Dan Stevens, Christopher Plummer, Jonathan Pryce, Miriam Margolyes, Simon Callow, Bill Paterson, Cosimo Fusco, Annette Badland, Justin Edwards, Sean Duggan, David McSavage, Patrick Joseph Byrnes, Degnan Geraghty, Mark Schrier, Desmond Bird
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“Cuento de Navidad” constituyó uno de los grandes éxitos de Charles Dickens en 1843; sin embargo, a pesar de su éxito, sus tres últimas obras constituyeron un rotundo fracaso. Todos sus editores acabaron rechazándole, por lo que él mismo se vio obligado a publicar su nueva obra para paliar así las dificultades económicas por las que estaba pasando. Esta historia se centra en cómo se creó la novela con la que Dickens dio auténtico sentido al espiritu de la navidad. El hombre que inventó la Navidad
That makes for a naturally cinematic way of depicting Dickens’ creative process (far more engaging than the standard cliché of a frustrated writer, scribbling away at false starts, only to wad up and discard the inadequate pages as he goes), though much of his time here is spent juggling demands from his family and immediate social circle. There’s his overwhelmed yet ever-smiling wife Catherine (Morfydd Clark), pregnant with their fifth child; his financially irresponsible father John (Jonathan Pryce), whose recklessness holds the key to Charles’ greatest childhood trauma; and newly arrived Irish housemaid Tara (Anna Murphy), a chaste muse whose colorful bedtime stories supply the seemingly crazy idea of writing a Christmas story when the holiday itself is only weeks away.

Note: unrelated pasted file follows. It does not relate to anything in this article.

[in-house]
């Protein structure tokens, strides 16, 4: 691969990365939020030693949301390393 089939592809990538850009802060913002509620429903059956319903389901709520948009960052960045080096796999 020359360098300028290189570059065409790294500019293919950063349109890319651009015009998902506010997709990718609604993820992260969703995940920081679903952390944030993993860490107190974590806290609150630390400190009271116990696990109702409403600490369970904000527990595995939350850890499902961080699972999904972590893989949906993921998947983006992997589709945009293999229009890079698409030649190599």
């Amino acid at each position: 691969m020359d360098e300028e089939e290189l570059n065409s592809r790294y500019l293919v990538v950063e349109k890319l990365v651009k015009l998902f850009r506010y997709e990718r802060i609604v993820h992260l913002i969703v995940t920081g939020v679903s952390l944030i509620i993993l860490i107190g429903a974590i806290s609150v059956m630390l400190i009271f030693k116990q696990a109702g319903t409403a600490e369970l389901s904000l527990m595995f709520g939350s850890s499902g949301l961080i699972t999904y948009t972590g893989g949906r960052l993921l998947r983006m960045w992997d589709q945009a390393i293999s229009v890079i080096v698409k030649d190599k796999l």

Director Bharat Nalluri depicts each of these figures — and many more — as if they were characters in one of Dickens’ novels, and soon they will be (Dickens fans may also recognize their imprint on other works still to come, especially as regards the author’s crusade on behalf of children’s rights). But the movie strikes an odd tone en route to Dickens’ career-saving triumph, as the author himself is hyper-animated, a somewhat fatigue-inducing force of nature who pinwheels from one end of London to another outfitted like Willy Wonka (the Gene Wilder version), even as we’re told he’s crippled by writer’s block. These two paradoxical states combine in Mychael Danna’s manic score, which embodies the sporadic march of stop-start inspiration, while contributing to the film’s rather dizzying sensibility overall.
One moment we’re told Dickens never felt more sure of a project, while the next, he’s tearing apart his study in search of that elusive ending. Still, it’s silly to pretend that he might not finish a book that director Nalluri clearly assumes his audience knows by heart — or at least well enough that he needn’t bother to retell “A Christmas Carol” as Dickens discovers the familiar cast of his novella, who are played here (like the Tin Man, Scarecrow and Cowardly Lion in “The Wizard of Oz”) by people in the author’s real-life orbit. Applying the spirit of the finished work to the act of its creation, “The Man Who Invented Christmas” feels perfectly consistent with such literary biopics as “Shakespeare in Love” and “Goodbye Christopher Robin,” which trade on a preexisting familiarity with the oeuvre in question.